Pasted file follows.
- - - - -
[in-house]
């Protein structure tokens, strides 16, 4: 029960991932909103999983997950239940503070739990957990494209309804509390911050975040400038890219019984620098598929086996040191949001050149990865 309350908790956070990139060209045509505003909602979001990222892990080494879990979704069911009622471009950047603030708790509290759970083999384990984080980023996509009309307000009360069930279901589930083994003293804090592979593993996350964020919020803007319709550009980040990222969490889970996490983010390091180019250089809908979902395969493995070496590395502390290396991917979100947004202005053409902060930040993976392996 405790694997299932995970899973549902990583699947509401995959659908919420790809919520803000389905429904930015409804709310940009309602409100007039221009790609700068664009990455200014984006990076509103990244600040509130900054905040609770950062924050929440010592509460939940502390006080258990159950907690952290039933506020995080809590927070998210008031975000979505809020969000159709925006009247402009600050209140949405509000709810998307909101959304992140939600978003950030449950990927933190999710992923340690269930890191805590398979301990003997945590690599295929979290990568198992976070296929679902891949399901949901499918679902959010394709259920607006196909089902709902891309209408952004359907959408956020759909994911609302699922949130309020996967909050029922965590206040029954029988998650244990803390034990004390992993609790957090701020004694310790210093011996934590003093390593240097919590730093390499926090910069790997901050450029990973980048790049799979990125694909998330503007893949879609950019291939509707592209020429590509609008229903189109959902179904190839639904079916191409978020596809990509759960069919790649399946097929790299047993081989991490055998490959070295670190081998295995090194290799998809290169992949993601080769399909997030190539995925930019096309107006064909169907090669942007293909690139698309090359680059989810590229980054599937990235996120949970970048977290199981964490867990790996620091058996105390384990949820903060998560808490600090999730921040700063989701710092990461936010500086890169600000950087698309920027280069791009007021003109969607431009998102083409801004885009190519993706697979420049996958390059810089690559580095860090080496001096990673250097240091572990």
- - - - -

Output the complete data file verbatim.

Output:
[in-house]
């Protein structure tokens, strides 16, 4: 029960991932909103999983997950239940503070739990957990494209309804509390911050975040400038890219019984620098598929086996040191949001050149990865 309350908790956070990139060209045509505003909602979001990222892990080494879990979704069911009622471009950047603030708790509290759970083999384990984080980023996509009309307000009360069930279901589930083994003293804090592979593993996350964020919020803007319709550009980040990222969490889970996490983010390091180019250089809908979902395969493995070496590395502390290396991917979100947004202005053409902060930040993976392996 405790694997299932995970899973549902990583699947509401995959659908919420790809919520803000389905429904930015409804709310940009309602409100007039221009790609700068664009990455200014984006990076509103990244600040509130900054905040609770950062924050929440010592509460939940502390006080258990159950907690952290039933506020995080809590927070998210008031975000979505809020969000159709925006009247402009600050209140949405509000709810998307909101959304992140939600978003950030449950990927933190999710992923340690269930890191805590398979301990003997945590690599295929979290990568198992976070296929679902891949399901949901499918679902959010394709259920607006196909089902709902891309209408952004359907959408956020759909994911609302699922949130309020996967909050029922965590206040029954029988998650244990803390034990004390992993609790957090701020004694310790210093011996934590003093390593240097919590730093390499926090910069790997901050450029990973980048790049799979990125694909998330503007893949879609950019291939509707592209020429590509609008229903189109959902179904190839639904079916191409978020596809990509759960069919790649399946097929790299047993081989991490055998490959070295670190081998295995090194290799998809290169992949993601080769399909997030190539995925930019096309107006064909169907090669942007293909690139698309090359680059989810590229980054599937990235996120949970970048977290199981964490867990790996620091058996105390384990949820903060998560808490600090999730921040700063989701710092990461936010500086890169600000950087698309920027280069791009007021003109969607431009998102083409801004885009190519993706697979420049996958390059810089690559580095860090080496001096990673250097240091572990």